One year ago this Wednesday, Gigi Berry officially made her hobby an “actual thing.” The hobby? Pin collecting. The actual thing that came out of it? Cherry Moon Press — a local Prince-themed enamel pin company.
It’s the summer of 1980, and you’re in the crowd at Wimbledon. Do you remember the cheers? Björn Borg’s luscious locks and John McEnroe’s ferocity? Do you remember who won? Of course you don’t. Nor will many of the people who see “Borg vs. McEnroe,” which had its wide release in the U.S. on Friday.
Joan Didion once wrote, “We tell ourselves stories in order to live.” Paper Darts, a literary magazine founded in Minneapolis, took this idea a step further — they added art.
Released Friday, Cardi B’s debut album “Invasion of Privacy” is racing to the number one debut slot on Billboard’s 200 chart.
When was the last time you did something creative? Doodling in your margins doesn’t count, nor does helping your friend workshop an Instagram caption. Was it a long time ago? Maybe even middle school? Here at A&E, we’re sad for you — it’s important to let your creativity flow!
It was around 1 p.m. on Friday afternoon — the day of TEDxUMN: A Tale of Twin Cities. The stage was set, the goodie bag filling process was underway and University of Minnesota School of Nursing associate professor Cheryl Robertson was set to appear on stage in about five hours. As all promotional materials declare, TEDxUMN is an independently organized TED event taking place on the U of M campus; the recent event took place at the McNamara Alumni Center. The format is the same as the talks and conferences you’ve seen online, but the organizers are different.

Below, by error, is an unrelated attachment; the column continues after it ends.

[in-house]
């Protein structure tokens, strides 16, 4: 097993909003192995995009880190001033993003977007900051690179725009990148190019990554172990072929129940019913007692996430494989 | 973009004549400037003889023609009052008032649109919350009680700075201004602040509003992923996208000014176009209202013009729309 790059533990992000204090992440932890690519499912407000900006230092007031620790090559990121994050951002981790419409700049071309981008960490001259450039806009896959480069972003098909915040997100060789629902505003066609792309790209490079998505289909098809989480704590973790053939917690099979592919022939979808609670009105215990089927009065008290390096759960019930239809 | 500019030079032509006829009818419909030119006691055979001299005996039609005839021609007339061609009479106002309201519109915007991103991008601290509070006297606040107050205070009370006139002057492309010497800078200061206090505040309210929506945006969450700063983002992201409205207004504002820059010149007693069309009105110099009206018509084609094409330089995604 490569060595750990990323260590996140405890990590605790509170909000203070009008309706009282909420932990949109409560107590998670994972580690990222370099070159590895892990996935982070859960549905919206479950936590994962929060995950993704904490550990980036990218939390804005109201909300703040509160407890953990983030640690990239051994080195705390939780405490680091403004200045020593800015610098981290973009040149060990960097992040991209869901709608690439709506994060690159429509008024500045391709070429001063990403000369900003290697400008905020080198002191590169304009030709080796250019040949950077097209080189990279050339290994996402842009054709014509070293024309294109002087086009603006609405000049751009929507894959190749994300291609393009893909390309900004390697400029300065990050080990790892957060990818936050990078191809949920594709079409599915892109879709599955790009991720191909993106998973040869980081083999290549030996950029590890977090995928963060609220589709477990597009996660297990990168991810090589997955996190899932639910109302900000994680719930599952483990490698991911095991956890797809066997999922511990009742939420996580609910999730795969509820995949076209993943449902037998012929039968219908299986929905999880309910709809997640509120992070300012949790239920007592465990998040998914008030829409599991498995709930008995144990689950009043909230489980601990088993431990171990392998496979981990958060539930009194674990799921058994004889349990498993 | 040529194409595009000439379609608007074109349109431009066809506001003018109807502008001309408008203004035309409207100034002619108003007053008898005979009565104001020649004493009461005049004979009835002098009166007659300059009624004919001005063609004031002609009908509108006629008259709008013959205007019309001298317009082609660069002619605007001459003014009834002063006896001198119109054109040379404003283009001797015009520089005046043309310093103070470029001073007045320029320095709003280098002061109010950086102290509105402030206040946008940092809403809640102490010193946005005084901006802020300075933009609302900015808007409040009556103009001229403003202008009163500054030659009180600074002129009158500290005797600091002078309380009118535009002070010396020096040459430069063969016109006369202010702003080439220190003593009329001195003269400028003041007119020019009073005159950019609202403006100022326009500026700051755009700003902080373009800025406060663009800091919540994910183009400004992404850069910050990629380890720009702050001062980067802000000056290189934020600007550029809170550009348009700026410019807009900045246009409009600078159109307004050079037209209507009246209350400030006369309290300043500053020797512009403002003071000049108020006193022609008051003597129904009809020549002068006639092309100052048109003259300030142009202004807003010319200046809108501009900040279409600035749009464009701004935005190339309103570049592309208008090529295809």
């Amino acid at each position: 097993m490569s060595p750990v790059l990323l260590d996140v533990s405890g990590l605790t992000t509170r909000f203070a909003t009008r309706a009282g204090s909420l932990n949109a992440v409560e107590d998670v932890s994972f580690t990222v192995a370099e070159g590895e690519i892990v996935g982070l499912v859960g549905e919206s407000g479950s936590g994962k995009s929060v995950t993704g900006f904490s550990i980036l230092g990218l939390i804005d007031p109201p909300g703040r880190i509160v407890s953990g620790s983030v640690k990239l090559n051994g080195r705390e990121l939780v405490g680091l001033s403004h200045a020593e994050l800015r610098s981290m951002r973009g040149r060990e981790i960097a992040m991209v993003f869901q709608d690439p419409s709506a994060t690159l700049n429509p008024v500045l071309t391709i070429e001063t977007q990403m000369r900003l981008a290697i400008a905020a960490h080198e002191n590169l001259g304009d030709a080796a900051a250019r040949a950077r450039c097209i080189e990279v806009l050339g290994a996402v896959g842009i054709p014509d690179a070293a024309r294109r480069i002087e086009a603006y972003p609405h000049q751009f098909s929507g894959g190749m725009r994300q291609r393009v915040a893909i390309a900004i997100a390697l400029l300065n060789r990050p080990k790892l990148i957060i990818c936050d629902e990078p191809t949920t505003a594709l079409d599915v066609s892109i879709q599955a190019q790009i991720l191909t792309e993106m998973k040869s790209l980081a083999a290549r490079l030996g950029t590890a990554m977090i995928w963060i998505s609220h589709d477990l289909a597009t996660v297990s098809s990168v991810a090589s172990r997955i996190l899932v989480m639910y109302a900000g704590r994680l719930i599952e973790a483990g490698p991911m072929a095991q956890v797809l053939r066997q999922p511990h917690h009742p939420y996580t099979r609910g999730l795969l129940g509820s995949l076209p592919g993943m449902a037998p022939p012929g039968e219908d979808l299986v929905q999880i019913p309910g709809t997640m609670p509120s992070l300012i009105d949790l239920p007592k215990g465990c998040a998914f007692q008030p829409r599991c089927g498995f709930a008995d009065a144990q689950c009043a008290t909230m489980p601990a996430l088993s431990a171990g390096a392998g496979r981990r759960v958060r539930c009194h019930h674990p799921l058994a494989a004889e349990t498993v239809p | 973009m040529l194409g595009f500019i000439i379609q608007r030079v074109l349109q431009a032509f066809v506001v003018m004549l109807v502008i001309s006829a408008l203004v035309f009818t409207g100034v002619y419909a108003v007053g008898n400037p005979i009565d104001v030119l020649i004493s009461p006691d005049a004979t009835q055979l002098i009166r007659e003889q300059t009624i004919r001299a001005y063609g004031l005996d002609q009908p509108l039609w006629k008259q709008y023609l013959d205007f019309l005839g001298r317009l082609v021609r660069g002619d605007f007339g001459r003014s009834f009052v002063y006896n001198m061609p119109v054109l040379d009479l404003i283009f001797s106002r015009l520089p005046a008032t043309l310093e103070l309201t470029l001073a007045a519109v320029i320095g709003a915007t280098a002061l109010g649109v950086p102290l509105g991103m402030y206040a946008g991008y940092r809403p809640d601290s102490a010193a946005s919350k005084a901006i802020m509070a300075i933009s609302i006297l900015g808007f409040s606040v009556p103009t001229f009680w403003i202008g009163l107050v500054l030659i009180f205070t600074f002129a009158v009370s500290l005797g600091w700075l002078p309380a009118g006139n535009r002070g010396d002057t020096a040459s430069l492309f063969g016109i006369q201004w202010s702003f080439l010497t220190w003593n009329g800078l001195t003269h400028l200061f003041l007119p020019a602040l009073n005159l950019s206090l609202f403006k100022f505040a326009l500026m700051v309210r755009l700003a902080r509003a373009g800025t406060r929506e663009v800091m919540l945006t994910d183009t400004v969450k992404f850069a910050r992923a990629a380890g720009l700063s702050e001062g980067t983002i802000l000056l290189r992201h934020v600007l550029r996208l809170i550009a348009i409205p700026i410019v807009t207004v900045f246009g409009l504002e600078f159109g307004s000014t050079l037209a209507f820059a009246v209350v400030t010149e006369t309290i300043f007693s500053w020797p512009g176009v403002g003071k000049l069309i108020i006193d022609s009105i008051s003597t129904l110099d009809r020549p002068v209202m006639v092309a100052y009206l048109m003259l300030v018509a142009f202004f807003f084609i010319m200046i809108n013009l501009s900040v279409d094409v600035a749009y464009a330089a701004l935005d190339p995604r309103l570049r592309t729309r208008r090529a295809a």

The Coven, a co-working space for women and non-binary individuals in the North Loop, officially opened March 8 (that’s International Women’s Day, mind you).
Sometimes you really want to go out to eat. But most of the time you shouldn’t — whether the reason be money or about-to-expire-ingredients sitting in your kitchen.
Based on the plot of a 1990s video/computer game (and its many reboots), “Tomb Raider” doesn’t go all “Riverdale” in its hints at good old consumer culture and character building. Croft is introduced in a boxing arena, stealing the owner’s apple before hopping on a food delivery bike, charming everyone she meets.
When she was an undergrad, a classmate told Meghan Murphy her work reminded him of middle school. She’d painted a bunch of Tim Burton-esque dolls floating in yellow and wearing lingerie — a study in tragedy and empowerment that come with being aware of sexuality at a young age. But the classmate just saw trivial little girl art.